As the baby-boomers move into late middle-age, the perennial danger for ecovillages is that they become comfortable New Age, old-people’s homes. Weeks like this help keep us relevant.

Jonathan Dawson is a sustainability educator based at the Findhorn Foundation in Scotland. He is seeking to weave some of the wisdom accrued in 20 years of working in Africa into more sustainable and joyful ways of living here in Europe. Jonathan is also a gardener and a story-teller and is President of the Global Ecovillage Network.
Getty.
Show Hide image

Hannan Fodder: This week, Daniel Hannan gets his excuses in early

I didn't do it. 

Since Daniel Hannan, a formerly obscure MEP, has emerged as the anointed intellectual of the Brexit elite, The Staggers is charting his ascendancy...

When I started this column, there were some nay-sayers talking Britain down by doubting that I was seriously going to write about Daniel Hannan every week. Surely no one could be that obsessed with the activities of one obscure MEP? And surely no politician could say enough ludicrous things to be worthy of such an obsession?

They were wrong, on both counts. Daniel and I are as one on this: Leave and Remain, working hand in glove to deliver on our shared national mission. There’s a lesson there for my fellow Remoaners, I’m sure.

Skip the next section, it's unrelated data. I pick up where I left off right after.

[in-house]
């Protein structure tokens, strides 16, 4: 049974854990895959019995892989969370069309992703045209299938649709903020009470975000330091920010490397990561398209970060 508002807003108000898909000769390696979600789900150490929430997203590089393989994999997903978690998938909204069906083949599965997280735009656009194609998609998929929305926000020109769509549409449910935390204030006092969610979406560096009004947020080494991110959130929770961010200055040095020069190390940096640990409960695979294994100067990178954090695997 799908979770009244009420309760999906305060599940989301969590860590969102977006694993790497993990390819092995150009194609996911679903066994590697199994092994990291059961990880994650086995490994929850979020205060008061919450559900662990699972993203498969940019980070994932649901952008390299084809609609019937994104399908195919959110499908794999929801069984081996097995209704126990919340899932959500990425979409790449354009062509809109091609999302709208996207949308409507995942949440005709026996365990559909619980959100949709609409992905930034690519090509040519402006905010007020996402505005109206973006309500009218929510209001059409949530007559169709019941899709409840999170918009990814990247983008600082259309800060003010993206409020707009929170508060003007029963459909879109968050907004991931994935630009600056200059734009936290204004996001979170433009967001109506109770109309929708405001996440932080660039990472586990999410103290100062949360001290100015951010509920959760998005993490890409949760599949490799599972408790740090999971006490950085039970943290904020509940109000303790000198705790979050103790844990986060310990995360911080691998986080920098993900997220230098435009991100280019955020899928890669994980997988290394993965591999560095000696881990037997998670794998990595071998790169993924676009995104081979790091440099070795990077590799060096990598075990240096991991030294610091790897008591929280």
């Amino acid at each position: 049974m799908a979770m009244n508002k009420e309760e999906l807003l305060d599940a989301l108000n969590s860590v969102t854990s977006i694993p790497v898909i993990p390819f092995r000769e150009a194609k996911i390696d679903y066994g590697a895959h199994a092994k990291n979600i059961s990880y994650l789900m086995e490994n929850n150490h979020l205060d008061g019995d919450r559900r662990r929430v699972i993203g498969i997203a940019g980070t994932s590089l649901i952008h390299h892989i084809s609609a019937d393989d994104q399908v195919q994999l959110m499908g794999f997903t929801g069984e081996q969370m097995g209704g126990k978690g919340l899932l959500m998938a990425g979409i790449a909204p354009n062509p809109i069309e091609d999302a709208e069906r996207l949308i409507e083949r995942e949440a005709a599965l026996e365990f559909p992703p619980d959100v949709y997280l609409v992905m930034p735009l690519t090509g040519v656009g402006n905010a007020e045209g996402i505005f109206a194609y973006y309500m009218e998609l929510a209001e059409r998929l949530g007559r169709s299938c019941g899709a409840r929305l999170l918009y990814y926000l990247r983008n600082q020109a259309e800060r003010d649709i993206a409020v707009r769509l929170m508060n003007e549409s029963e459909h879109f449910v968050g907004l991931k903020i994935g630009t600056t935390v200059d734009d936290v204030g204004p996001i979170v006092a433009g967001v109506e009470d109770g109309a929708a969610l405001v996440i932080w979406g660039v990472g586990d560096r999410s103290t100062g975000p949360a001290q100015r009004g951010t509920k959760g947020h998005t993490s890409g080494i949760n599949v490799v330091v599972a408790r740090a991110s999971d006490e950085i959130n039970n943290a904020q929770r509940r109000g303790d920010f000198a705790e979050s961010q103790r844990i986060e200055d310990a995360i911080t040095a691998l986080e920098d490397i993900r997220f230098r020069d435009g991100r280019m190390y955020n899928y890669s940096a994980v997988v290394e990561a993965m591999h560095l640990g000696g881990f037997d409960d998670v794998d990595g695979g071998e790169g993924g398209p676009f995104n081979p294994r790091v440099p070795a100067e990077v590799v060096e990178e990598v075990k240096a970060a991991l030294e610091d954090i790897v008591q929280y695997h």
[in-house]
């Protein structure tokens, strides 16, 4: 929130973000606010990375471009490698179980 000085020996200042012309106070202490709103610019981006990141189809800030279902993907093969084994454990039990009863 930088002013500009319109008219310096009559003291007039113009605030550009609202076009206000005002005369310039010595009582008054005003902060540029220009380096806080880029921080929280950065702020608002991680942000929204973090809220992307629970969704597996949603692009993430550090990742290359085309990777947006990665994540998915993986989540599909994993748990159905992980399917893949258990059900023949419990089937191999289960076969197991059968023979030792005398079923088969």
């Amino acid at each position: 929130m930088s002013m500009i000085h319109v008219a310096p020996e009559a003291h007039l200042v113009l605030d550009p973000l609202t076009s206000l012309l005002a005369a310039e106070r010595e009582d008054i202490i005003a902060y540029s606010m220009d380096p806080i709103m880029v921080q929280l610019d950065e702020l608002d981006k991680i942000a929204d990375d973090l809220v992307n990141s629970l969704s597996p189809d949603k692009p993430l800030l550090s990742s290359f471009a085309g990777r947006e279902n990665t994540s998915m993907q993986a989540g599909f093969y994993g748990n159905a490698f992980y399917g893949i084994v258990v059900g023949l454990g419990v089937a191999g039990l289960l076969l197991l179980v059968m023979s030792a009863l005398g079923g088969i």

Anyway. It’s week three, and just as I was worrying what I might write this week, Dan has ridden to the rescue by writing not one but two columns making the same argument – using, indeed, many of the exact same phrases (“not a club, but a protection racket”). Like all the most effective political campaigns, Dan has a message of the week.

First up, on Monday, there was this headline, in the conservative American journal, the Washington Examiner:

“Why Brexit should work out for everyone”

And yesterday, there was his column on Conservative Home:

“We will get a good deal – because rational self-interest will overcome the Eurocrats’ fury”

The message of the two columns is straightforward: cooler heads will prevail. Britain wants an amicable separation. The EU needs Britain’s military strength and budget contributions, and both sides want to keep the single market intact.

The Con Home piece makes the further argument that it’s only the Eurocrats who want to be hardline about this. National governments – who have to answer to actual electorates – will be more willing to negotiate.